anonymous
  • anonymous
Sketch the graph of a function defined everywhere satisfying f'(x) = 0 for every x, except at x = 0 where the derivative does not exist.
Mathematics
  • Stacey Warren - Expert brainly.com
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SOLVED
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chestercat
  • chestercat
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precal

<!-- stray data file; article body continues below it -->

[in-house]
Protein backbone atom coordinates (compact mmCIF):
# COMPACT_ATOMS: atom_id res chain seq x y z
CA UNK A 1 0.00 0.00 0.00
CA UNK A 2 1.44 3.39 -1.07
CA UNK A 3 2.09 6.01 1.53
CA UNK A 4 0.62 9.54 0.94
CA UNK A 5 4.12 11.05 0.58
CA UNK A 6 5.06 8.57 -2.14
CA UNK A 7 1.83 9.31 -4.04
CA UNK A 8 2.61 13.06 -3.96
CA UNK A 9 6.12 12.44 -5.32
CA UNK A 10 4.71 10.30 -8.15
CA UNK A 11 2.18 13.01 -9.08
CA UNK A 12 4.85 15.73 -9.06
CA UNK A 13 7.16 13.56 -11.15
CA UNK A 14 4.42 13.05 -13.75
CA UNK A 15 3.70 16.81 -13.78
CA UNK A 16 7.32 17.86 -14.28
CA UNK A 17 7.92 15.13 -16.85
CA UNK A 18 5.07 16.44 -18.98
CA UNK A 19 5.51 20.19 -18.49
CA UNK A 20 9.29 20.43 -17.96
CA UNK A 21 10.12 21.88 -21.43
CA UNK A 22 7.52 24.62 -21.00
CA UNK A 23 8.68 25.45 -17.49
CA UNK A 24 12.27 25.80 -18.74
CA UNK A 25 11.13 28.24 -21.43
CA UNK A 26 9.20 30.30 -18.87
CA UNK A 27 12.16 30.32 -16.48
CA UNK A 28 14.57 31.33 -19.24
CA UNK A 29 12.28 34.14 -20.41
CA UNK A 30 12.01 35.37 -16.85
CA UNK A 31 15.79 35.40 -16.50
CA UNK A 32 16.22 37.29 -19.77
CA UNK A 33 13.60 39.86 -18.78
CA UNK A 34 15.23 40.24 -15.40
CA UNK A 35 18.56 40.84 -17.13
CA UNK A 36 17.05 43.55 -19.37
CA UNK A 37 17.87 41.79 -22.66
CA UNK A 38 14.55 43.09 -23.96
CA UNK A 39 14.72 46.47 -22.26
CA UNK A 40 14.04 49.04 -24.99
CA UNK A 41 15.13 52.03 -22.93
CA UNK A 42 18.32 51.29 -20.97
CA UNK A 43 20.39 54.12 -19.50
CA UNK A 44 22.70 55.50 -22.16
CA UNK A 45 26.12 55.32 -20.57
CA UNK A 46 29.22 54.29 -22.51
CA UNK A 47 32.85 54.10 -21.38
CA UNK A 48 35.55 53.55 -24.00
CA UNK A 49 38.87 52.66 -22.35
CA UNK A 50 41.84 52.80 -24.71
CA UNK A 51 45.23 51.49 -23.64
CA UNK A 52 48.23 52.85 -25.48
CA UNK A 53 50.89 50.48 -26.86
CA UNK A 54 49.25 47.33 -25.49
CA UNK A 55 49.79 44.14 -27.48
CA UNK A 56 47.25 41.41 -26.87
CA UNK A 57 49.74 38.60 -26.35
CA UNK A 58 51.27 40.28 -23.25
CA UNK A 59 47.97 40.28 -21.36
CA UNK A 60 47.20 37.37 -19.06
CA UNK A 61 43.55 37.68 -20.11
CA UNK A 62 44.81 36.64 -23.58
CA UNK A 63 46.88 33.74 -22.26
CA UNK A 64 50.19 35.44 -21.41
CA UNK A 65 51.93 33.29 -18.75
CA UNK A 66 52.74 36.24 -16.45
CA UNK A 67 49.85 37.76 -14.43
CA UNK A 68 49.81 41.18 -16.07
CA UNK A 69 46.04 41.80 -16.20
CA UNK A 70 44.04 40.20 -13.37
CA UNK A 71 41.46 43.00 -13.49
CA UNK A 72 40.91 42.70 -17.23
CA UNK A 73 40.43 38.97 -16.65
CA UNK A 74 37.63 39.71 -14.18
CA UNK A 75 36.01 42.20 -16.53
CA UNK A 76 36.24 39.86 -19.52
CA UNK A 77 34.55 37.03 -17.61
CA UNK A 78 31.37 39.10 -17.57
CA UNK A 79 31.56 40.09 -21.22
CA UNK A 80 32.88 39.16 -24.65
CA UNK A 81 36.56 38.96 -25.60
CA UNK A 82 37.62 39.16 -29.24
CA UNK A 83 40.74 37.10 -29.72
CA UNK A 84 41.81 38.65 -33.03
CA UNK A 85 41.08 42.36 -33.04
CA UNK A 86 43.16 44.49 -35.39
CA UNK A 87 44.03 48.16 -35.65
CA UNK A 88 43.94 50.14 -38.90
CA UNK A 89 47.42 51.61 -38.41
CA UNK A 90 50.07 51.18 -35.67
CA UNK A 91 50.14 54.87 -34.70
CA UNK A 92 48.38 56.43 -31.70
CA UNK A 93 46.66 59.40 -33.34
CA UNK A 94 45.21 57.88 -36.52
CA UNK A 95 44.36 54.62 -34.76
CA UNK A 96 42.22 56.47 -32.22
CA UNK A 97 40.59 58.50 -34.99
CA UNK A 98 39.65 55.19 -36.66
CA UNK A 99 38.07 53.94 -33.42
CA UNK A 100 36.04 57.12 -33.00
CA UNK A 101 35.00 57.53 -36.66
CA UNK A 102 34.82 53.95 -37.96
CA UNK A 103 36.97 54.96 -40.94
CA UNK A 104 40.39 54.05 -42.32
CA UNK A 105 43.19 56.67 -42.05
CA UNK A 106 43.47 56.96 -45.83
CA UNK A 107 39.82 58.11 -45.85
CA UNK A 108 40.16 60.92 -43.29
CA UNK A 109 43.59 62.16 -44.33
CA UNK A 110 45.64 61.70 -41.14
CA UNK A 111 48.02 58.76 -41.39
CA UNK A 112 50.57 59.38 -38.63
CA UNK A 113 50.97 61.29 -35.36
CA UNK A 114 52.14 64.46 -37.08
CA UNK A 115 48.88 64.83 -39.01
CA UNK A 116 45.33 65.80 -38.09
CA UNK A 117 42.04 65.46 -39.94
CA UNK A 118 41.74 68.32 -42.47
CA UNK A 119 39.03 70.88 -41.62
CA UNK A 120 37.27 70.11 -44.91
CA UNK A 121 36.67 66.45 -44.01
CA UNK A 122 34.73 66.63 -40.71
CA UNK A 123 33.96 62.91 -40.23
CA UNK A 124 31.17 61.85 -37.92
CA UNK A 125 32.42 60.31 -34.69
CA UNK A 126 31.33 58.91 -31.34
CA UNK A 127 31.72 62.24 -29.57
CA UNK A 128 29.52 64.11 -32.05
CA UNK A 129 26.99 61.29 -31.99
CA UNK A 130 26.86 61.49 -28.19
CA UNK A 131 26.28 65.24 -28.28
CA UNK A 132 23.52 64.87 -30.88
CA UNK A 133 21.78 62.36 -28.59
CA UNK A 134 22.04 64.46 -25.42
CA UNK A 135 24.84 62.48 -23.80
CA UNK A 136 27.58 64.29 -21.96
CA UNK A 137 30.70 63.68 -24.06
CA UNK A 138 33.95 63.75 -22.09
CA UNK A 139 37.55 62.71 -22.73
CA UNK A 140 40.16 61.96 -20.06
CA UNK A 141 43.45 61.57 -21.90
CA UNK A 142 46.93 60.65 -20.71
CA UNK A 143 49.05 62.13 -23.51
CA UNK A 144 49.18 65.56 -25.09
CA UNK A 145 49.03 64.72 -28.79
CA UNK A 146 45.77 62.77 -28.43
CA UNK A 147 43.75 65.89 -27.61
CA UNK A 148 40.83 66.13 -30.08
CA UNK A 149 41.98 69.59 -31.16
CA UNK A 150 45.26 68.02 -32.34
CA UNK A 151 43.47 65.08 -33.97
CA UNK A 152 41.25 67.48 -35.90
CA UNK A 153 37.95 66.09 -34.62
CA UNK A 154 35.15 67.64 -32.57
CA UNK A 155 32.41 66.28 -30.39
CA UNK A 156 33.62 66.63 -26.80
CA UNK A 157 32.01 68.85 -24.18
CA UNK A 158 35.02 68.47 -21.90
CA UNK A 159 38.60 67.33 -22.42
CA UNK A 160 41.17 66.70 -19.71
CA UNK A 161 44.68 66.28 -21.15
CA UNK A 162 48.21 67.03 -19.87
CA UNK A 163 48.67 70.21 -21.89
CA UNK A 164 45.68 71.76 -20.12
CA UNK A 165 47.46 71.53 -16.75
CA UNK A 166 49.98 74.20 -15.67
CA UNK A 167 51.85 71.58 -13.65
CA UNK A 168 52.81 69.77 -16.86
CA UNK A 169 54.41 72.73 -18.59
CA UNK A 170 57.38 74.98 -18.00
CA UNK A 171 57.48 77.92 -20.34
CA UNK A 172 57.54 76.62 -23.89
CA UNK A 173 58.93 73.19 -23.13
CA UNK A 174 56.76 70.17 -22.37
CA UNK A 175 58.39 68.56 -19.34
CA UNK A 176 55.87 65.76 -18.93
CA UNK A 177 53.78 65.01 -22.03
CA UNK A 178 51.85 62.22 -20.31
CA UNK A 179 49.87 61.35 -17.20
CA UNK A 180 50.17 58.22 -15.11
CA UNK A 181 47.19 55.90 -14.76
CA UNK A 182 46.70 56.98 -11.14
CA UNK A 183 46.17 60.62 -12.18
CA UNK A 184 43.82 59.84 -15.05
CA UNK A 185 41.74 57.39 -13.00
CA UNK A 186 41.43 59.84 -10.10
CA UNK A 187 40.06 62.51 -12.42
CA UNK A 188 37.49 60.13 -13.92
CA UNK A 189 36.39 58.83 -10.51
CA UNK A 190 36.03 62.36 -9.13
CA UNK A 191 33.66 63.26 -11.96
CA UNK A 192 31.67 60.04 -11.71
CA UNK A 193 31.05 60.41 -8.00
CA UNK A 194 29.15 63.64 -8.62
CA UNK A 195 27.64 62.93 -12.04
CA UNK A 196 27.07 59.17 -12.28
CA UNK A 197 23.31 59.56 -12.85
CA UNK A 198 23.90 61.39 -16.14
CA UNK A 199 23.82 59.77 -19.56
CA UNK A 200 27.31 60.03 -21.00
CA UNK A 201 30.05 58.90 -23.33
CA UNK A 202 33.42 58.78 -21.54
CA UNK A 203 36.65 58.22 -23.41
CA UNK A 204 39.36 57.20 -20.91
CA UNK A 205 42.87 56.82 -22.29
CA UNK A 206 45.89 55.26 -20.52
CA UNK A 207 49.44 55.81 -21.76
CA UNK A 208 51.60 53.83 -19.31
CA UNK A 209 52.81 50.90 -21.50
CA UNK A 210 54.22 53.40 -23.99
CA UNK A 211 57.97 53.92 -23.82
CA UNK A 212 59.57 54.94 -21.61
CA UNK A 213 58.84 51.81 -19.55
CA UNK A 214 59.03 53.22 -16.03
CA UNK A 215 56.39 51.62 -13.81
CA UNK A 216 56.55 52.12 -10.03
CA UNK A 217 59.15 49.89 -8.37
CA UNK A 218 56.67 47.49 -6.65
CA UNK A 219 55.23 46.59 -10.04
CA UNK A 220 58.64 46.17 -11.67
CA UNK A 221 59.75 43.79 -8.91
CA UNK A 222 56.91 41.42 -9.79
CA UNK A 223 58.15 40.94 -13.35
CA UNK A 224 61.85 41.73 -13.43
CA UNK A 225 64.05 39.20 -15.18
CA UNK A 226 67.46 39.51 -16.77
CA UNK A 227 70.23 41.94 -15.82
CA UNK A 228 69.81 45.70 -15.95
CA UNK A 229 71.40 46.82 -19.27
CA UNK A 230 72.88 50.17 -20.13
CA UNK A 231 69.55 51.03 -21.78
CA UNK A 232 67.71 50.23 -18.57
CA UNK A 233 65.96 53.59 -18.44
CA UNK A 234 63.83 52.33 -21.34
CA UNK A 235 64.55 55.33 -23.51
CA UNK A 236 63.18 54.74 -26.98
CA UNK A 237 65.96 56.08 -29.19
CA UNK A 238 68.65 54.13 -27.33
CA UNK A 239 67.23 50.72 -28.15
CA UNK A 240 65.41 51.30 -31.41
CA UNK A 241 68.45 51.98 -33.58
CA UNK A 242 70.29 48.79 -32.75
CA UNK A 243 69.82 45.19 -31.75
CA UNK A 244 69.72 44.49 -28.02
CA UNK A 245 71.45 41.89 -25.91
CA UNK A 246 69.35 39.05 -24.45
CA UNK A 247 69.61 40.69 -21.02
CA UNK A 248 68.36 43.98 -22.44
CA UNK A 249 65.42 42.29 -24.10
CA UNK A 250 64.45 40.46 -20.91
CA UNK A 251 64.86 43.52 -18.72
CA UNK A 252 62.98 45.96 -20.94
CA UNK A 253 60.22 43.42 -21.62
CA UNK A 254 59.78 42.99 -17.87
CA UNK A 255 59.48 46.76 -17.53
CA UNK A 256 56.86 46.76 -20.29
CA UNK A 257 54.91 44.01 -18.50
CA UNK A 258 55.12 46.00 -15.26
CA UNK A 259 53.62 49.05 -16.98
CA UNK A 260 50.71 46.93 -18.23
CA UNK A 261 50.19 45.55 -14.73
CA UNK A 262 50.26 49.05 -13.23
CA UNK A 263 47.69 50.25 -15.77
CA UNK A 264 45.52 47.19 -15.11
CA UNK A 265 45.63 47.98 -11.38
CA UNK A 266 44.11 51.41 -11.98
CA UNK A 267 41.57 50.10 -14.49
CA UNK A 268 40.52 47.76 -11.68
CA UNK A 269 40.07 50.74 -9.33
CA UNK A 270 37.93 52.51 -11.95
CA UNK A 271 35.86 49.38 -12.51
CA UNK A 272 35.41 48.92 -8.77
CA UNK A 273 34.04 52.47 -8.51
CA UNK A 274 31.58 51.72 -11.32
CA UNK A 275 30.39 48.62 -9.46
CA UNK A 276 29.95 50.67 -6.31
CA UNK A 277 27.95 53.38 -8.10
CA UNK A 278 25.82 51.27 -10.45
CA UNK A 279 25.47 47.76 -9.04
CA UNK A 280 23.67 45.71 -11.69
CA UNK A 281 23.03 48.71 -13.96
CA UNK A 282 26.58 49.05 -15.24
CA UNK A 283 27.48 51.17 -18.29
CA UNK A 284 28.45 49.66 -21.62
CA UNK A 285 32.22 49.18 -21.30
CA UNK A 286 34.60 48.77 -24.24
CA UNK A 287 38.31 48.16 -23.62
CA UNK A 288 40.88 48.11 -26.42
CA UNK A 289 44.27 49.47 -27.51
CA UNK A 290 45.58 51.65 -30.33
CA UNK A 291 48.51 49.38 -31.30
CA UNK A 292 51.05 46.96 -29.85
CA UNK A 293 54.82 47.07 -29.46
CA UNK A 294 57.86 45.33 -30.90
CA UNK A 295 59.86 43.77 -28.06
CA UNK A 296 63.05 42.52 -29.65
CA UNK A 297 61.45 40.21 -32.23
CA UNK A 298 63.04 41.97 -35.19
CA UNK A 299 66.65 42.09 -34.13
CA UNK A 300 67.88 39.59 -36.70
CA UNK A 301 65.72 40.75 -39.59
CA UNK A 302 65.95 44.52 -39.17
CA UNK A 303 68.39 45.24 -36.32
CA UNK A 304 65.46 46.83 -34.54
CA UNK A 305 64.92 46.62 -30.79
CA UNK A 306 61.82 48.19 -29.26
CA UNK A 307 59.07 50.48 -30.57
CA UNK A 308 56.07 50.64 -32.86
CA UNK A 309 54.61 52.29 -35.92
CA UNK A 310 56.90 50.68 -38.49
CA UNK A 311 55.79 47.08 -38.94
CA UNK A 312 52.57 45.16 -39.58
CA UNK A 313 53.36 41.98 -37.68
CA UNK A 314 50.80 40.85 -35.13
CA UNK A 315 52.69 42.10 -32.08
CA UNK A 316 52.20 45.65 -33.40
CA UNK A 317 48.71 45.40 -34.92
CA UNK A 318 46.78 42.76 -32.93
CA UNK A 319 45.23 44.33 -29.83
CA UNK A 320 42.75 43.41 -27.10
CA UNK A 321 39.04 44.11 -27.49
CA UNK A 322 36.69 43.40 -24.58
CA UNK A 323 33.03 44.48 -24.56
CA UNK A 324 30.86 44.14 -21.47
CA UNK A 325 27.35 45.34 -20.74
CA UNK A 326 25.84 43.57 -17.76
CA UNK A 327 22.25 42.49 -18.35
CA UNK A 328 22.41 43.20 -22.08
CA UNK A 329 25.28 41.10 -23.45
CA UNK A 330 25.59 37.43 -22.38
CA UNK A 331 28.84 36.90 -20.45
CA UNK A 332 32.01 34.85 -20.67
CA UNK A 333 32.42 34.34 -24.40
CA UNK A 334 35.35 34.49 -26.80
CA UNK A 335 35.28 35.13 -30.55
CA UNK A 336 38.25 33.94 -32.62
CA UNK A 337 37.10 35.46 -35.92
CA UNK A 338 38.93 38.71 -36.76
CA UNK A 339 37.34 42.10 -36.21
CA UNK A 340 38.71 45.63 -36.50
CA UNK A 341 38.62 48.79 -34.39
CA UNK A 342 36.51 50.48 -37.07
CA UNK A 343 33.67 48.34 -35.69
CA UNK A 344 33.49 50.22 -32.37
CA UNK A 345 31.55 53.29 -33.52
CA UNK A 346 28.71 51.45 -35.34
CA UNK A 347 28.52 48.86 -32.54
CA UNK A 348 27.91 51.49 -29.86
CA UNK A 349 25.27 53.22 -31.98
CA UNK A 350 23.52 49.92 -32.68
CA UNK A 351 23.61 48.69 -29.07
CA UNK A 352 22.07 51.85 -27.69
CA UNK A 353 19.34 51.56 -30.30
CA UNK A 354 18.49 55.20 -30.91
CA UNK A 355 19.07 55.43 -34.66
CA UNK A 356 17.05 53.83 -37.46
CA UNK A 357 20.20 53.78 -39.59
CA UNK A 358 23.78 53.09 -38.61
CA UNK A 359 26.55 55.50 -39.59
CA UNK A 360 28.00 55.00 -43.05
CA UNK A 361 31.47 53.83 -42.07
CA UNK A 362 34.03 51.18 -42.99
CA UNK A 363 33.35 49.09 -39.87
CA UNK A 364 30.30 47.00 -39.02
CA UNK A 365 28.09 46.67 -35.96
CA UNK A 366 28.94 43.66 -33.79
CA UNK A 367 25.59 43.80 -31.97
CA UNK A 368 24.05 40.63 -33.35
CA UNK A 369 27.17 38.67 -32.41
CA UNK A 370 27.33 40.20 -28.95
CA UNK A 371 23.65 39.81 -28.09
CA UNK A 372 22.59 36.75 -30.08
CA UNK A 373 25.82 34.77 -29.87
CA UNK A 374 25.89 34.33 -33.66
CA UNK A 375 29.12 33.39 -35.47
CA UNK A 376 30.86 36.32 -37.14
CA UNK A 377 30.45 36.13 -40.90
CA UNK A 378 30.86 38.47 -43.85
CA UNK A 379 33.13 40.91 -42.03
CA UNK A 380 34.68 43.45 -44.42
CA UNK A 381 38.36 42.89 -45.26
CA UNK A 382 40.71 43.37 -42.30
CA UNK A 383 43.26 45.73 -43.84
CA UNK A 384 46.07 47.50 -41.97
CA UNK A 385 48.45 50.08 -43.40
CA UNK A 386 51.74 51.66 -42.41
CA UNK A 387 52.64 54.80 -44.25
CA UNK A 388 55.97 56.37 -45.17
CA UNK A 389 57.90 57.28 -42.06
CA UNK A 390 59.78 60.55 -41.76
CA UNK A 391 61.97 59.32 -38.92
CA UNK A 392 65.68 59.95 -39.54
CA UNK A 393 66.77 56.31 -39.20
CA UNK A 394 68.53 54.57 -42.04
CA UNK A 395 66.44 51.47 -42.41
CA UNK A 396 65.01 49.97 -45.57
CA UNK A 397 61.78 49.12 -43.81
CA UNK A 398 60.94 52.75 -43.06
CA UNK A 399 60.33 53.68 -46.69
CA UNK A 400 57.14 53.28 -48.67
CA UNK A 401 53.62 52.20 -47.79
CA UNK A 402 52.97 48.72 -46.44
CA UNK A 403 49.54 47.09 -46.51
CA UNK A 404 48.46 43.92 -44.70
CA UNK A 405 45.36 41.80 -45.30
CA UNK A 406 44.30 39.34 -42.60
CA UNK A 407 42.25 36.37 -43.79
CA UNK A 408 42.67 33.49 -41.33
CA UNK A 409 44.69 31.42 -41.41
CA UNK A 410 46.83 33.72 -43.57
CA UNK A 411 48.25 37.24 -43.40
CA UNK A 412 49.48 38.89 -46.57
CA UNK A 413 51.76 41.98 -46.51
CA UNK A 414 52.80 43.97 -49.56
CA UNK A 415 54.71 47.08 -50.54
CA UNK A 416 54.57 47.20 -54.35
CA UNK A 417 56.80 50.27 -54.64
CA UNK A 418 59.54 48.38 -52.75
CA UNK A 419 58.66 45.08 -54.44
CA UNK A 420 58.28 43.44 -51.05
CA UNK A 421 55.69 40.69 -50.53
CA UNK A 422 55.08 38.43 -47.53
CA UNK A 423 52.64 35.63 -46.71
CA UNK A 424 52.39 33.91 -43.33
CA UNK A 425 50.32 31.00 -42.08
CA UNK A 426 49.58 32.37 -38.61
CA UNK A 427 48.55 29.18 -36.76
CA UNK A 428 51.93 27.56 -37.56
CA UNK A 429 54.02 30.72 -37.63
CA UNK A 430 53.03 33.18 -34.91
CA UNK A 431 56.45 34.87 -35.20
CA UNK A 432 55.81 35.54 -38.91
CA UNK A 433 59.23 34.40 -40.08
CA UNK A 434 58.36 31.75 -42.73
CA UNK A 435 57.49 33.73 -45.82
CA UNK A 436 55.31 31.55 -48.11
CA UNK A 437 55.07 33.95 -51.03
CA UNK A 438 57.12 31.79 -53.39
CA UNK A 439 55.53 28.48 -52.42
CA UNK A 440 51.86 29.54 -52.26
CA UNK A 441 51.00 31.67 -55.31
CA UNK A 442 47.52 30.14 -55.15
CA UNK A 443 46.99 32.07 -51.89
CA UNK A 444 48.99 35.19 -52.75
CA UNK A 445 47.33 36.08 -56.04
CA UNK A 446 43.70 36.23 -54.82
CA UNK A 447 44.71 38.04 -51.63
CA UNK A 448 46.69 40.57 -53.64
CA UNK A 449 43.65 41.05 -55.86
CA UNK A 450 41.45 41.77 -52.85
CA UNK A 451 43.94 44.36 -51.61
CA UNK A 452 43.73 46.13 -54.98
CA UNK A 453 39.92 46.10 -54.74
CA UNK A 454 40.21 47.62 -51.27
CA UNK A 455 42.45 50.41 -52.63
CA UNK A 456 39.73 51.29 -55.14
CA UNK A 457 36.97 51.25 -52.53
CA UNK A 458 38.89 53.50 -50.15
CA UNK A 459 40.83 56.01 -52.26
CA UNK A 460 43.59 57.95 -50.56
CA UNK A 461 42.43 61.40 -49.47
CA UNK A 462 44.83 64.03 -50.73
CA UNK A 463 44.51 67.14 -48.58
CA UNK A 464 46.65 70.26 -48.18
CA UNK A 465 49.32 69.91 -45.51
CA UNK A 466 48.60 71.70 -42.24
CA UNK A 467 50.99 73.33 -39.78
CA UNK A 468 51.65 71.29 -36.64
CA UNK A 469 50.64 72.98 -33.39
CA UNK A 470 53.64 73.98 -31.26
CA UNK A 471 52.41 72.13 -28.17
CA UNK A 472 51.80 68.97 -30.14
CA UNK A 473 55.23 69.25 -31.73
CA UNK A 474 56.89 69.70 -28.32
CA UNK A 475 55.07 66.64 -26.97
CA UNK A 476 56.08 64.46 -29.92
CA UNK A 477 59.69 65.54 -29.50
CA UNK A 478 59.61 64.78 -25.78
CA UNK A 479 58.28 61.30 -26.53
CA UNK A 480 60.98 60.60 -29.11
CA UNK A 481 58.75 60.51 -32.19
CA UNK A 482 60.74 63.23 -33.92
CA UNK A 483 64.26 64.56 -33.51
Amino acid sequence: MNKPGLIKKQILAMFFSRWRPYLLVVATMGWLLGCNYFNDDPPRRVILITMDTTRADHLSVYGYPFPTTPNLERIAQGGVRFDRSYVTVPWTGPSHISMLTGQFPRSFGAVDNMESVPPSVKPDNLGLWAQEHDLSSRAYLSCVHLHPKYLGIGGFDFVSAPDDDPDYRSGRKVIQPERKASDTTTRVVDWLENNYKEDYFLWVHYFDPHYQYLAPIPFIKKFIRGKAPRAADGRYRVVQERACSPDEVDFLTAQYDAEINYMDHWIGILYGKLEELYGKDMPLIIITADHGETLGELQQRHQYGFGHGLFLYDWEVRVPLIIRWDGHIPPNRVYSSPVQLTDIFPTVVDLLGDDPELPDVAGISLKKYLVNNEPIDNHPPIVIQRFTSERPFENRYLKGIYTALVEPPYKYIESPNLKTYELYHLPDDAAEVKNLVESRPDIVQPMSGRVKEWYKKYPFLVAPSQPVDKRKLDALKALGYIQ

• precal
derivatives do not exist at cusp and corners. Are you missing any other information? f '(x)=0 means the derivative of f is zero
anonymous
  • anonymous
No, that's it. Any graph that will satisfy this will do. I assume that a graph that is horizontal the whole way (thereby having no slope) would satisfy this...I think I could make it y=1 for x's less than zero and y=-1 for x's greater than zero to satisfy the question. Sound plausible?
precal
  • precal
yes because in order for the limit to exist the right hand and left hand limits must be the same. When you take the derivative of each function, it is zero. Yes, I think this will work

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